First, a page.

Retailer-consortia have sought to disrupt entire spaces while sharing risk, with mixed results (for example, MCX, primarily associated with Walmart but much broader, took on Visa and is unwinding). Smaller consortia like Plug and Play are more nimble, providing startups with access to platforms and a select group of retailers and brands. One Plug and Play claim to fame: Hiku, which helped French retailer Auchan launch in-home scanning (link in French) and Dash-like one-touch shopping before Amazon. Oddly, you can buy it on Amazon!

Another consortia trend: non-retailers. The Canadian Retail Innovation Challenge was launched by Oxford Property Group (a real estate developer), the Retail Council of Canada (a trade group), Dx3 Canada (a trade show), and Retail Prophet (consulting arm of one-man retail army Doug Stephens). After a pitch contest and selection, winners will test their product or innovation at an Oxford property.

VC / Accelerators

Days after closing SoF and Goldfish, Target launched “Target Takeoff” and pivoted to health- and wellness-related startups. Target isn’t abandoning innovation, but seeking a new line of attack in external, early-stage companies. Rebecca Minkoff announced an even larger step, launching a fashion-focused VC fund (partnering with Quotidian Ventures). The focus on startups is not new, but the pace and intensity are increasing. NRF ‘17’s saw startups taking the stage – and VC / PE investors prowled, even braving the basement floor.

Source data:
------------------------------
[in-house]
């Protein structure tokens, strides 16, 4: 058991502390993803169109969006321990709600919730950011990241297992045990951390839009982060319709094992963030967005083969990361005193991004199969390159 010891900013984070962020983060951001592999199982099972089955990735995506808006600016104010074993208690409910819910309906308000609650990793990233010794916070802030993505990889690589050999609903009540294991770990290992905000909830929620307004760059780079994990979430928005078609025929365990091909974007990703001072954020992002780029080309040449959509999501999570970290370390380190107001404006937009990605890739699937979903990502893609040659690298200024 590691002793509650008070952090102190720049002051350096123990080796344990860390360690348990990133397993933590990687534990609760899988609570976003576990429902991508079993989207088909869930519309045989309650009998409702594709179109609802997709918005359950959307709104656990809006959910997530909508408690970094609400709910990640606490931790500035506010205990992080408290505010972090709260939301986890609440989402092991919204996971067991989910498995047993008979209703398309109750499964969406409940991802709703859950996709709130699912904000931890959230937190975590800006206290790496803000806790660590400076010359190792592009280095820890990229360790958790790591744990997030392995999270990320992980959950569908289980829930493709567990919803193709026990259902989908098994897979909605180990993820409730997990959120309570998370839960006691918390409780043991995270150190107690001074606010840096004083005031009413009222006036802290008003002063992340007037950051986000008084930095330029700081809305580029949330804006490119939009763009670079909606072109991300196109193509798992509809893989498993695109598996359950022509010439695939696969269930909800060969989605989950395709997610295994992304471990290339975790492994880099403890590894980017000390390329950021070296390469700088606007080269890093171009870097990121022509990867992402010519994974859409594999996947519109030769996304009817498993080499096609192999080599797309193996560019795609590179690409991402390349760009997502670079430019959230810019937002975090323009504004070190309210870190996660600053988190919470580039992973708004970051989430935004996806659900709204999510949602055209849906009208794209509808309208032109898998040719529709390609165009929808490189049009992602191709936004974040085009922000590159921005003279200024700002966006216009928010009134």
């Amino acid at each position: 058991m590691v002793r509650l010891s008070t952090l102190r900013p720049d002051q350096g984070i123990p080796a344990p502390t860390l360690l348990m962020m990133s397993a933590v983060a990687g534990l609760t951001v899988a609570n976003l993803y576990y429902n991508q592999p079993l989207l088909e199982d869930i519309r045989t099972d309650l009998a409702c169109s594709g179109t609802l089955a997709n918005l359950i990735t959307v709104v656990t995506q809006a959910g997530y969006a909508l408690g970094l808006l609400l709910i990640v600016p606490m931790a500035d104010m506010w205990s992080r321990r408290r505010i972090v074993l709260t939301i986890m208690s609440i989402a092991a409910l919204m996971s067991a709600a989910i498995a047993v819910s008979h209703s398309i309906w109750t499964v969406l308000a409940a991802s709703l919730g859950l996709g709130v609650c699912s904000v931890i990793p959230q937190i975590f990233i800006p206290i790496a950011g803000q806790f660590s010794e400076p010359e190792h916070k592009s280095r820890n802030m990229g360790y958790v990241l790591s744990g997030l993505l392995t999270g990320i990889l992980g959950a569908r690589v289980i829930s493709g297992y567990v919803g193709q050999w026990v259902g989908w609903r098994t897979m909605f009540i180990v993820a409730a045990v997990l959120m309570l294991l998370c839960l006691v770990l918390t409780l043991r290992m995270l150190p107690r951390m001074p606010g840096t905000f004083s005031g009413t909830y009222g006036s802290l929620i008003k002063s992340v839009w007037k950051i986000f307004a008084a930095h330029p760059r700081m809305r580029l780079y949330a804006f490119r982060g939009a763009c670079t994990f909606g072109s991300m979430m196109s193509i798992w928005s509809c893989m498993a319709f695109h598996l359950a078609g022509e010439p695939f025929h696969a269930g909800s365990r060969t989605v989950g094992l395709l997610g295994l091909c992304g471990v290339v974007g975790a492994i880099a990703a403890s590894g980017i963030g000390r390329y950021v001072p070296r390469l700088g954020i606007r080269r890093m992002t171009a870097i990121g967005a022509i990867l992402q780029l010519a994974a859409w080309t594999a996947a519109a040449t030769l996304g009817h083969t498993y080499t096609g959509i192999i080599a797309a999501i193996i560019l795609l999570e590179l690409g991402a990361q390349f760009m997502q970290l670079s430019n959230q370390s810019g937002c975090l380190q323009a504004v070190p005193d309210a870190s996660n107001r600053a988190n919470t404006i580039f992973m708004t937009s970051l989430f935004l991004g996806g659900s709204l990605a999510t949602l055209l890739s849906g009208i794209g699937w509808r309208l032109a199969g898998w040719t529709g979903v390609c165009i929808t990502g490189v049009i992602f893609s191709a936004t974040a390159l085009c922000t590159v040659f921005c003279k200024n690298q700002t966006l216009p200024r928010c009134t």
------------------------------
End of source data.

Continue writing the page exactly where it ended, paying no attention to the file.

Buy It

Walmart (full disclosure – a former client) rules here. was a genius purchase because it’s not about out-Amazoning Amazon but about leveraging Walmart’s massive physical advantage. Instead of banking on their ability to “build” or “bring-up” innovation, Walmart banked on their ability to “buy” then integrate. It might be wrong, but it’s not crazy. I love the Moosejaw buy, too, for similar reasons. It’s not the revenue stream, it’s that Moosejaw knows how to foster cross-channel brand activation – and they have a unified commerce platform to support it.

Let’s also admit that quiet innovators often get overlooked. Kroger hosts multiple in-house teams of R&D and digital innovation. They win awards. They crush quarterly comps. But, hey, hovering DCs! Same for those who realize changing the approach to innovation can be positive. Kohls CIO-CTO Ratnakar Lavu spoke at NRF about abandoning “four year projects to transform the store” in favor of a “slow roll” approach of continuous transformation.

About the Author

Tadd Wilson, (Vice President, Business Development – Retail & eCommerce), brings deep retail and eCommerce expertise and a passion for helping brands reshape customer experience. Tadd joined Arise because, in his words, he “loves brand engagement across web, stores, mobile, and voice – but hates the trade-offs most brands face between quality, flexibility, and cost.”

Prior to joining Arise, Tadd directed business consulting for Toshiba Global Commerce Solutions, and served as partner for the world’s largest store-based retailer. 

Original posting can be found here: